What is happening with the Berta Cáceres case?

The COVID-19 pandemic has introduced new challenges in the struggle for justice for Berta Cáceres, a leader of COPINH assassinated by hitmen with links to the Honduran state in 2016

November 11, 2020 by Zoe Alexandra
In March 2021, 5 years will have passed since the assassination of Indigenous leader Berta Cáceres in Honduras.

56 months have passed since the assassination of Honduran Indigenous revolutionary Berta Cáceres. To this day, those who planned the murder of the leader of the Lenca community are yet to be punished. Her organization, the Civic Council of Popular and Indigenous Organizations of Honduras (COPINH), and its allies have consistently waged a struggle for justice and for those behind the conspiracy to be punished. The legal process has been beset by delays, and the COVID-19 pandemic has only worsened the situation.

In the coming months, proceedings in two of the 13 cases in the legal process around the assassination of Berta Cáceres will reveal more about this conspiracy. One of them is the trial of David Castillo for his role in the assassination. The second is the Gualcarque fraud case, which probes the nexus between public functionaries and those involved in the Agua Zarca hydroelectric project, including Castillo the notorious Atala Zablah family. This influential family is also believed to be involved in the assassination.

Berta Cáceres and COPINH had been in the forefront of the struggle against the Agua Zarca hydroelectric project whose main promoter was the Desarrollos Energéticos S.A. (DESA) company. The concession for the project had been given without the free and informed consent of the community in the Rio Blanco region. The resistance to this project led to a violent campaign against her by security forces of the Honduran state, the private security of the DESA and hired security contractors, culminating in her assassination on March 2, 2016. In November 2018, seven “material authors” were convicted of the assassination. These were the hitmen hired for the crime. At that point, COPINH had said that justice must involve the trial and conviction of all those involved in “the plot of persecution, harassment and threats that brought about the assassination of Berta Cáceres.”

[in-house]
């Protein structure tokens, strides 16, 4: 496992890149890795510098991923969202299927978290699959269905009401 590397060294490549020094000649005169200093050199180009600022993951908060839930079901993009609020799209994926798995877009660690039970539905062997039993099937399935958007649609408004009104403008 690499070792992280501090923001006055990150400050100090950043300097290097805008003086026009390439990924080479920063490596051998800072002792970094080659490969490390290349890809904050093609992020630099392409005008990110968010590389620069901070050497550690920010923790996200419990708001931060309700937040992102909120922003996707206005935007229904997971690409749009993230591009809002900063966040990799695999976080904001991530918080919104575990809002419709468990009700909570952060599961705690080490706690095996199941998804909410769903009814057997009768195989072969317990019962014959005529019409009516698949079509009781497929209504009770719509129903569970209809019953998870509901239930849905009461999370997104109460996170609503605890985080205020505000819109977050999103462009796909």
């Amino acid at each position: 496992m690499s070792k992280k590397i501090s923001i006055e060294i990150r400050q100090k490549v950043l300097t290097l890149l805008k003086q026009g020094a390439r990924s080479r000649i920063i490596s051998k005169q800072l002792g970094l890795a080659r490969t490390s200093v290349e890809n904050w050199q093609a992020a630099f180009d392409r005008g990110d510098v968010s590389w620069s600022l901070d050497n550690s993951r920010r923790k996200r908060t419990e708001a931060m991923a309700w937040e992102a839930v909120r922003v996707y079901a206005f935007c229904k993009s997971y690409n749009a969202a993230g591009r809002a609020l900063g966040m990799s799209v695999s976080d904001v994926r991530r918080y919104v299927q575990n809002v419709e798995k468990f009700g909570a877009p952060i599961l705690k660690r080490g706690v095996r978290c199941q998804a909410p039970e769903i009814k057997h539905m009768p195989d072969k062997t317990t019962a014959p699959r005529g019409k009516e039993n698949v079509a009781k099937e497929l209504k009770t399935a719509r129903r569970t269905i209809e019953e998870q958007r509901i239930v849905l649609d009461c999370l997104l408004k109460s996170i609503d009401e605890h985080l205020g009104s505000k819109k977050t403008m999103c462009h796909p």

It is here that the case against Castillo is crucial. David Castillo is the president of the Administrative Council and Legal Representative of DESA. He is accused of having orchestrated the surveillance of Berta, the planning of the assassination, and the coordination between the most important shareholders of the company and the group of hitmen. A former lieutenant of military intelligence in the Honduran army, Castillo was trained in the US military school, West Point. According to the general coordinator of COPINH and the daughter of Cáceres, Bertha Zúniga, “Castillo is the most high-profile person to be arrested till now. He has very important links with majority shareholders of the company that are from the oligarchic Atala Zablah family that enjoys complete impunity.”

Castillo was arrested while trying to flee the country on March 2, 2018. Only six months remain for the trial to be held as his preventive detention ends on May 25, 2021. Despite the abundance of evidence, the trial has run into many obstacles. Castillo’s defense team has filed appeal after appeal. On October 22, after seven suspensions, a preparatory hearing was held in the case and yet again, the defense team presented more appeals. According to COPINH, a two-pronged strategy is at play here “One is to stretch the proceedings till Castillo’s preventive detention ends and then push for his release. But also we see it as a malicious action that seeks to deter the process seeking justice, and to continue covering up the actions that link him to this crime and cover up the links with the higher-ups who were part of it.”